The challenges and opportunities facing South Africa in 2012

Trevor Manuel was moved our of the Treasury some time ago and has spent much of his time in a new entity called the National Planning Commission (NPC) of South Africa. The NPC is tasked with identifying and responding to the key challenges facing the nation. They are releasing the results of their work in various ways, but I think the best of these is in a series of videos.

The first one worth watching is 10 minutes outlining the 9 most significant challenges facing South Africa. Similar to the United Nations’ Millennium Development Goals, this lays out a great programme for South Africans to support. Watch it here, or below:

Trevor then personalises these big picture issues by focusing in on just one person: a young person who is facing a tough future in difficult circumstances. He outlines the difficulties she faces, and some of the solutions that will help her. Watch the video here, or below:

As Trevor says, “This must be shared by all South Africans… If as a nation we know where we want to be in 2030, we will share the burden of the journey along the way… there are both costs and benefits to be had. Very importantly, we need to act together in our collective interests.” Precisely right!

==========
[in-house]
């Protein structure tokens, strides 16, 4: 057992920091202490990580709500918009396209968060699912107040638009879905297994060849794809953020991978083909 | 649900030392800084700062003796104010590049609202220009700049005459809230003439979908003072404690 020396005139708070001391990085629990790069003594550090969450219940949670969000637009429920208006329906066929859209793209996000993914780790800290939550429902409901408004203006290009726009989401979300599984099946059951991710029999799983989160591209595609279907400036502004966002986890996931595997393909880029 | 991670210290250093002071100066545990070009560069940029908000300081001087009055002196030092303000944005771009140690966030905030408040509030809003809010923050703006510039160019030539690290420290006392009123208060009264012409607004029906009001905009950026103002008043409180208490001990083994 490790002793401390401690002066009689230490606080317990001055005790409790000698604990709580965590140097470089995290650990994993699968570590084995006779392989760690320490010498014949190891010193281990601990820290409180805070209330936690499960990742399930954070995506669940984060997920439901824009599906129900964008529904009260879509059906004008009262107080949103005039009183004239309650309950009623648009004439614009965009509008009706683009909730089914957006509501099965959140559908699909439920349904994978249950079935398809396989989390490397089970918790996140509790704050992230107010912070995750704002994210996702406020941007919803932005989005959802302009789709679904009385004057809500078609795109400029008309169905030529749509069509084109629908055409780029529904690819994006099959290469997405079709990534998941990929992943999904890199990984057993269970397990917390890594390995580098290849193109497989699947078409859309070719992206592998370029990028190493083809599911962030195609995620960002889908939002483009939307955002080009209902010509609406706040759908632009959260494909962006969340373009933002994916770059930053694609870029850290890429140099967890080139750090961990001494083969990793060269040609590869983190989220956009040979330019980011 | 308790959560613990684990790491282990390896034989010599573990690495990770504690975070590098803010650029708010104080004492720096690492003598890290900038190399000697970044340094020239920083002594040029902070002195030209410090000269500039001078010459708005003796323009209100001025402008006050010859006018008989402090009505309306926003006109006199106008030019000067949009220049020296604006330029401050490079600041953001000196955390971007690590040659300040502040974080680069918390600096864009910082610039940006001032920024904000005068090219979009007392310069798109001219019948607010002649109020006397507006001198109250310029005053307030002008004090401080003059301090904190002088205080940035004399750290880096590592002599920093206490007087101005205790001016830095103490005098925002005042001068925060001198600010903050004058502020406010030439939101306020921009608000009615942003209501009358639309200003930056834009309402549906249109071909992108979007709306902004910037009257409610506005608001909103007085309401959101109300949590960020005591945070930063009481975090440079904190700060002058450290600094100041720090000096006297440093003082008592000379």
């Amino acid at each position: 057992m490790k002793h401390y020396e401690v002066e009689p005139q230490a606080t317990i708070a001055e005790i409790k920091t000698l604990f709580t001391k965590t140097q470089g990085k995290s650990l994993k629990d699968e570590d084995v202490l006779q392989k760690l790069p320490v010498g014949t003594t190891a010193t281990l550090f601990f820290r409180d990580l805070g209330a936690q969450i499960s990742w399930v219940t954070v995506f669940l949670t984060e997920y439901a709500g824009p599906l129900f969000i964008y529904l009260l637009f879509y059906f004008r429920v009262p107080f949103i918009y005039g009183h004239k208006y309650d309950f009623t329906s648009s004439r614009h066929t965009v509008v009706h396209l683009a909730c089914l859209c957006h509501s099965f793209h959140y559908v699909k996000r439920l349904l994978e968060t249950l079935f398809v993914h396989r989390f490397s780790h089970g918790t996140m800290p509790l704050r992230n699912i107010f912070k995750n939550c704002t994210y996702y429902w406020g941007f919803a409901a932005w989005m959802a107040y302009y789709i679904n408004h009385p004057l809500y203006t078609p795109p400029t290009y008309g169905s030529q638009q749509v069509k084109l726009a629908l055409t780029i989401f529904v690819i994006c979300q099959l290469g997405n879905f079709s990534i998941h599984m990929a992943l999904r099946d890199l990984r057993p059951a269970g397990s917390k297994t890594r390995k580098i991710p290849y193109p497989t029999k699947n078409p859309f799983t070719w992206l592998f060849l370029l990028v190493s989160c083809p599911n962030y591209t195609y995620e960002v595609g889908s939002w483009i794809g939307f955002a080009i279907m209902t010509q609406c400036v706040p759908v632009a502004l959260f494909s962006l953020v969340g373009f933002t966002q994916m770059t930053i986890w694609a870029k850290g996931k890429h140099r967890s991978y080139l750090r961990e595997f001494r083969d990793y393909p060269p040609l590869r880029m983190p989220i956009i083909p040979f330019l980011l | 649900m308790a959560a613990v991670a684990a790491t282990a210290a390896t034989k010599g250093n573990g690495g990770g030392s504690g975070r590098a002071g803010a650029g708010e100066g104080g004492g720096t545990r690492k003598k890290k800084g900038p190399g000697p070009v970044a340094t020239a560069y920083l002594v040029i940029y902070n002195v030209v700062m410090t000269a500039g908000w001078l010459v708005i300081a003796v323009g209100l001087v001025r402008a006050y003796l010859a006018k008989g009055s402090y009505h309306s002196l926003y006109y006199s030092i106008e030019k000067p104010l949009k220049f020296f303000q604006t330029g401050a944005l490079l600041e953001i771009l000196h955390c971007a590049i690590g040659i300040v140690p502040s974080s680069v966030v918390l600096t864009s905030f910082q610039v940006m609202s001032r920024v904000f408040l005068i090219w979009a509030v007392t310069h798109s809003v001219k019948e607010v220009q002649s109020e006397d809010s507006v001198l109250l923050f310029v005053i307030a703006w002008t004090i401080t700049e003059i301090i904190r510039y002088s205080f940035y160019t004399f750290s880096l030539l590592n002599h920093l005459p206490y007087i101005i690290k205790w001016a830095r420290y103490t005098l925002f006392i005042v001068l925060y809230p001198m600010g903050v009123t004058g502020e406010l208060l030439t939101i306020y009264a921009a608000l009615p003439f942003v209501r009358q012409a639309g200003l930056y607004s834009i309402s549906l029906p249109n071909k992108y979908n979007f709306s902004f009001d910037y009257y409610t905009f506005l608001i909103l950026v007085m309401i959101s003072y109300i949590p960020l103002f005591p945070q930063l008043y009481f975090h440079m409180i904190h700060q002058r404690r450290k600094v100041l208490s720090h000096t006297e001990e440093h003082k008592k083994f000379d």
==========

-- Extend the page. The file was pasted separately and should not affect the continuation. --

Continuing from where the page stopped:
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One thought on “The challenges and opportunities facing South Africa in 2012”

  1. What happens to those people OF ALL RACES, GENDERS AND BACKGROUNDS who are born with- or who acquire a disability in their later “normal” lives?

    According to the Broad Based Employment Equity Act, 0.6% of the employees in Designated Companies are be People With Disabilities – which I dispute because they’re not in the shops I go into, nor in the sources of media that I consult! This despite the fact that PWD have been found, internationally, to be very punctual, reliable and honest employees. If they get employed, They would also serve to motivate their fellow workers not to complain with their lot in life.

    It’s unlikely that you, the reader, have ever thought about this – unless a direct family member of yours has a disability. According to Enable (a UN affiliated organisation that deals with PWD), an estimated 1/3 of the world’s population’s lives are directly affected by disabilities i.e. the PWD and their direct family-members. This problem is known as “The Silent Epidemic” because not much media attention is given to disabilities. I think that TomorrowToday would do well to make Currently Unaffected People (i.e. those whose lives haven’t been affected with a disability … yet) more aware of this real-life problem.

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